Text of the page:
Monday, May 23, 2016

Old quarry near runway now saves Nashville International Airport (KBNA) $430,000 a year

Bob Abbott, a construction inspector at the Nashville International Airport, looks over a quarry as he explains the process of a geothermal lake cooling system at the Nashville International Airport Tuesday, May 17, 2016, in Nashville, Tenn. The airport has begun using the abandoned quarry to halve its cooling costs by taking advantage of the reservoir's year-round 50-degree temperature. 



NASHVILLE, Tenn. (AP) — An abandoned rock quarry near a runway at Nashville International Airport was thought to be such a liability that authorities considered filling it in a decade ago. Now, the water-filled pit is enabling the airport to save $430,000 a year.

By taking advantage of the quarry reservoir's year-round 50-degree temperature, the airport will be able to halve its cooling costs, said Christine Vitt, the airport authority's vice president of strategic planning and sustainability.

The geothermal system — the largest of its kind in North America — has been fine-tuned since it began operating in February, with results far beyond expectations, Vitt said at a dedication ceremony on Tuesday.


Pipes carry water into and out of a rock quarry as part of a geothermal lake cooling system at the Nashville International Airport Tuesday, May 17, 2016, in Nashville, Tenn. The airport has begun using an abandoned quarry to halve its cooling costs by taking advantage of the reservoir's year-round 50-degree temperature.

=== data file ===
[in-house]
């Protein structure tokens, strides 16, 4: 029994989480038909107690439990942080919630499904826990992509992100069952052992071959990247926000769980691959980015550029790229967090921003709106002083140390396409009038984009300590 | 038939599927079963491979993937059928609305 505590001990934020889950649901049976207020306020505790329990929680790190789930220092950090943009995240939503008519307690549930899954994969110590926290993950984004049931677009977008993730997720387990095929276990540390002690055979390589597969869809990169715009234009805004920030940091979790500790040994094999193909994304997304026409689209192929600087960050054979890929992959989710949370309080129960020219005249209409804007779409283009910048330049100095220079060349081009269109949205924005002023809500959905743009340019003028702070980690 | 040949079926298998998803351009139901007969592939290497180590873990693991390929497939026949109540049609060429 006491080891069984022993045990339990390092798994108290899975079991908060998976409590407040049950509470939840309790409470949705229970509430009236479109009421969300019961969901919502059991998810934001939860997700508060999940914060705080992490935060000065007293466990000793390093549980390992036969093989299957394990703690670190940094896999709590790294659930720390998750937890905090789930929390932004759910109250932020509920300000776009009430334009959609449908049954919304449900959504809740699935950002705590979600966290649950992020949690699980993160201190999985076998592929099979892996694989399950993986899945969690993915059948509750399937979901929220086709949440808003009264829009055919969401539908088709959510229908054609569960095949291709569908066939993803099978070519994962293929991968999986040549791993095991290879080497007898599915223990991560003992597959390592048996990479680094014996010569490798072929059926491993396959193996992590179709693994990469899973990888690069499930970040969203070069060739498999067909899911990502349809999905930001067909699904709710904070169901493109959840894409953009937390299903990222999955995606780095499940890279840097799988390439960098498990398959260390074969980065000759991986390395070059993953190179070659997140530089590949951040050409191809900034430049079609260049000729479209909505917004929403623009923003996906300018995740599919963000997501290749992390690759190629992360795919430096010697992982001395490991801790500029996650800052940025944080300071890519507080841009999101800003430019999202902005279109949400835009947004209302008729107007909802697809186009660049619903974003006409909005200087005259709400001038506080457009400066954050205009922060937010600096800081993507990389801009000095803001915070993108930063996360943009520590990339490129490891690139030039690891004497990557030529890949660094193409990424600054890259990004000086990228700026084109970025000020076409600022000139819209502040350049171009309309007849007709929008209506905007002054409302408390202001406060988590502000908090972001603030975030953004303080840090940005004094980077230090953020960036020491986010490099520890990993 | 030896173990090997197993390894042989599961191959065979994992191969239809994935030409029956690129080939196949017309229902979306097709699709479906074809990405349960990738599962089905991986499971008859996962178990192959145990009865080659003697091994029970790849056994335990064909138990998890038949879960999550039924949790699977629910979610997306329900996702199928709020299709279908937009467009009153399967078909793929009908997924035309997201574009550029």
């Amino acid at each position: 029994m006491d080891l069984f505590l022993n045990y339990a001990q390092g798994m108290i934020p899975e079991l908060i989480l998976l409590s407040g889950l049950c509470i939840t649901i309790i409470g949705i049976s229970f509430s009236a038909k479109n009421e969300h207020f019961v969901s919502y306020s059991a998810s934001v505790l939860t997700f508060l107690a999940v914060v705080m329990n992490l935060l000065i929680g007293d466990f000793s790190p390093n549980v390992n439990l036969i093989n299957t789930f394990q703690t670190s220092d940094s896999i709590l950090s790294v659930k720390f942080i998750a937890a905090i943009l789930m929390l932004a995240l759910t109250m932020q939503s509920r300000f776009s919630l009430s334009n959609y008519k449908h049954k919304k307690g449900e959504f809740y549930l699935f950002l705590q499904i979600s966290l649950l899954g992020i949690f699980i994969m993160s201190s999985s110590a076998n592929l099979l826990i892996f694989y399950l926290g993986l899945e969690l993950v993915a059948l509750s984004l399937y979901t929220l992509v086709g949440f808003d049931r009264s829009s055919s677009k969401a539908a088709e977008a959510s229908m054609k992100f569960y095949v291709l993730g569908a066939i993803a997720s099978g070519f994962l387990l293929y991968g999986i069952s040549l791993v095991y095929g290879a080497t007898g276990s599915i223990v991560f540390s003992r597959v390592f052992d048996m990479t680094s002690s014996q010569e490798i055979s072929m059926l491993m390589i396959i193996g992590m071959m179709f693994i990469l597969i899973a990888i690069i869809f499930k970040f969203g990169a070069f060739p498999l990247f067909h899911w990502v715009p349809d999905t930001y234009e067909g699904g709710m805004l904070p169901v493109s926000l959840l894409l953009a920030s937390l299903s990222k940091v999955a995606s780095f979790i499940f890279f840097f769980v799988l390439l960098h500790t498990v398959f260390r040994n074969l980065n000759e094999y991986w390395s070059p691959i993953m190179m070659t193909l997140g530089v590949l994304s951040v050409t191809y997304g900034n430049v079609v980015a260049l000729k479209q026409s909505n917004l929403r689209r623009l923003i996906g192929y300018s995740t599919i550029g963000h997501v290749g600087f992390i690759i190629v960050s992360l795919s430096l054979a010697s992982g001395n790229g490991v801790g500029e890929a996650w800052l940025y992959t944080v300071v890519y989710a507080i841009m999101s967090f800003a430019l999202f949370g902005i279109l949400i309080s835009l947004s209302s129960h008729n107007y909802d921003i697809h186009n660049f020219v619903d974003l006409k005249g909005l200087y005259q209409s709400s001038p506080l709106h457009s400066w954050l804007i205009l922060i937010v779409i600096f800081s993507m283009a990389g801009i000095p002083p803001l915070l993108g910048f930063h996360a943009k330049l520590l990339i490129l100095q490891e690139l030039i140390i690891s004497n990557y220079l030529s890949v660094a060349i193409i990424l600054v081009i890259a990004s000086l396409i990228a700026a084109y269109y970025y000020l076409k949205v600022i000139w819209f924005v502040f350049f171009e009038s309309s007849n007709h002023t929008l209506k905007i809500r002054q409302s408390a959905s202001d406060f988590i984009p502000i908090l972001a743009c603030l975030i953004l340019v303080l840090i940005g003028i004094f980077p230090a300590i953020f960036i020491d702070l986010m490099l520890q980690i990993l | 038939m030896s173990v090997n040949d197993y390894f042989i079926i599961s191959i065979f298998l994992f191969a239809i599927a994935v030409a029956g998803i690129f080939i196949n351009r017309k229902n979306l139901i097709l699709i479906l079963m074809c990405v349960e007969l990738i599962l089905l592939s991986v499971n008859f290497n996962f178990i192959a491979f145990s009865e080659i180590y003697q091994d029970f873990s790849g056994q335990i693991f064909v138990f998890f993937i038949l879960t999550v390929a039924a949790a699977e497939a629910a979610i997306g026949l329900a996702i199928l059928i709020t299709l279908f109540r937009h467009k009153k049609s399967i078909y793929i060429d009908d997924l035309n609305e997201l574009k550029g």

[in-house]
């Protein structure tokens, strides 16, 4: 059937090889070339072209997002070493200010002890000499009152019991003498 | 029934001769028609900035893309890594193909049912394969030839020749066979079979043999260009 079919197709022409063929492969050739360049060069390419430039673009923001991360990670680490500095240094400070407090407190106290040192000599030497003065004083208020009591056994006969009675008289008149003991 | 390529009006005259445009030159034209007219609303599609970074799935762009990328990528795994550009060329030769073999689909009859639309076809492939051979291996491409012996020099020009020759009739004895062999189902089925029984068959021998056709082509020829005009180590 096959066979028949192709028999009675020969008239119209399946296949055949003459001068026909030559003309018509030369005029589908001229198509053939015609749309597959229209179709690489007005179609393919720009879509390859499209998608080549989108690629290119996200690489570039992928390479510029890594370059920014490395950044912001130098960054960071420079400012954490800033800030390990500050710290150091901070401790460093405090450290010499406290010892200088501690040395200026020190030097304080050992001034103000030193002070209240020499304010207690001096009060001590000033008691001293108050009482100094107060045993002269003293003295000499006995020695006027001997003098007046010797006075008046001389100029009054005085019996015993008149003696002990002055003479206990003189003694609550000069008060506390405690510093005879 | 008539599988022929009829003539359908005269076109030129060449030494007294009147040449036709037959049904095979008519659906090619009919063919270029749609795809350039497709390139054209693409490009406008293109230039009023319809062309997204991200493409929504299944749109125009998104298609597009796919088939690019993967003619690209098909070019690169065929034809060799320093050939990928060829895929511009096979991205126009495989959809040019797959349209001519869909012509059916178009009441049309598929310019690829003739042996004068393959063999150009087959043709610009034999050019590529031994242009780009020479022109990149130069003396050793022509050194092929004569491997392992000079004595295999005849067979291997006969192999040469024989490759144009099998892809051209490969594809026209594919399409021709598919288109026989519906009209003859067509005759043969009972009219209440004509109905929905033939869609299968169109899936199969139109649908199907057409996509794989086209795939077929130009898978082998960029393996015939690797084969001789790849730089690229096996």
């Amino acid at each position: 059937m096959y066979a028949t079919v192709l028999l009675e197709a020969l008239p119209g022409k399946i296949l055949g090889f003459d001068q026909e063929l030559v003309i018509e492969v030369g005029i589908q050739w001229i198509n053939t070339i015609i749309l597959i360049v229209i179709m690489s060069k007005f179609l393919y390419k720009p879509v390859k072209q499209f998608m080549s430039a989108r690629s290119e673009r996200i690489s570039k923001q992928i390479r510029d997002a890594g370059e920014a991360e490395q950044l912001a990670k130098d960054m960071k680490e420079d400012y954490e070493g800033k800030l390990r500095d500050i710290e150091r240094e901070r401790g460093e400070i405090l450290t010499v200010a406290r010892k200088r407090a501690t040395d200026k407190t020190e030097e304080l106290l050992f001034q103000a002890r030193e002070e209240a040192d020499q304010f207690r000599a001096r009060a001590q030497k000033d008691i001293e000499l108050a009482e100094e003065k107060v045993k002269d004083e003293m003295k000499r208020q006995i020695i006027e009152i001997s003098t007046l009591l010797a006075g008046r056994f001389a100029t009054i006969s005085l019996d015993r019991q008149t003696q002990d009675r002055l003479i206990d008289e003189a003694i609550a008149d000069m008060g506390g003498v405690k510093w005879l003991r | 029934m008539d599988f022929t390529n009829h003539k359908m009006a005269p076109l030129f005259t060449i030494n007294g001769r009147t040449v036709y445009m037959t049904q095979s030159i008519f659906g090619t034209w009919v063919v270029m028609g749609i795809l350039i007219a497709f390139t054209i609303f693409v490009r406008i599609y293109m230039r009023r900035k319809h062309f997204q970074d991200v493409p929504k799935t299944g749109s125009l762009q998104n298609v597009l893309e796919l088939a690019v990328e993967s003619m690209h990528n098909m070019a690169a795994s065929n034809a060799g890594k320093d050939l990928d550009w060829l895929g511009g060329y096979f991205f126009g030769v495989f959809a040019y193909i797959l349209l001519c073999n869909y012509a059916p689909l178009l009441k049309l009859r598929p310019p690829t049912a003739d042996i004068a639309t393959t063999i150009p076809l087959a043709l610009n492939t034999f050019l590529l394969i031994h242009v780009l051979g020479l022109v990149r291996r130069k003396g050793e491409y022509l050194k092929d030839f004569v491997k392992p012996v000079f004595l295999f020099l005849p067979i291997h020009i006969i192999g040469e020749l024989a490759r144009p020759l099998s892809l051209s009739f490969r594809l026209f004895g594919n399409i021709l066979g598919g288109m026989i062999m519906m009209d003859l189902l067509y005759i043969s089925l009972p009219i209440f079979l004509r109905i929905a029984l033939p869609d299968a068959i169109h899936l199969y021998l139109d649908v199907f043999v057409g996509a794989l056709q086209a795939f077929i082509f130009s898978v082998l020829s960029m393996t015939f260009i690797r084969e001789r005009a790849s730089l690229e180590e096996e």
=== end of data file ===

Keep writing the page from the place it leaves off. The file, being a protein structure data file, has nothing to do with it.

The system pumps hot water from the terminal's cooling plant to stainless steel heat exchangers submerged about 50 feet under the reservoir's surface. The heat exchangers are about the size of an SUV and work similarly to a car radiator. Water enters at about 79 degrees, is cooled by the surrounding reservoir water, and returns to the plant at about 63 degrees.

It's a closed-loop system, so the water never leaves the pipes, and the components should last a century or more, said environmental consultant David Rehse of Energy Systems Group, who worked on the system. And unlike solar panels, which are a visible sign that a building uses renewable energy, this geothermal system operates continuously underground, rain or shine.




It's "the greatest project in Nashville you can't see," Rehse said.

The $10.4 million project is financed through grants and a loan that is being repaid with money that would otherwise have gone to cooling costs, as part of a sustainability plan created with help from the Federal Aviation Administration.

"Our operating budget doesn't increase," Vitt said in an interview. "What was maybe a liability has become a wonderful asset for us."

Original article can be found here: http://www.stltoday.com

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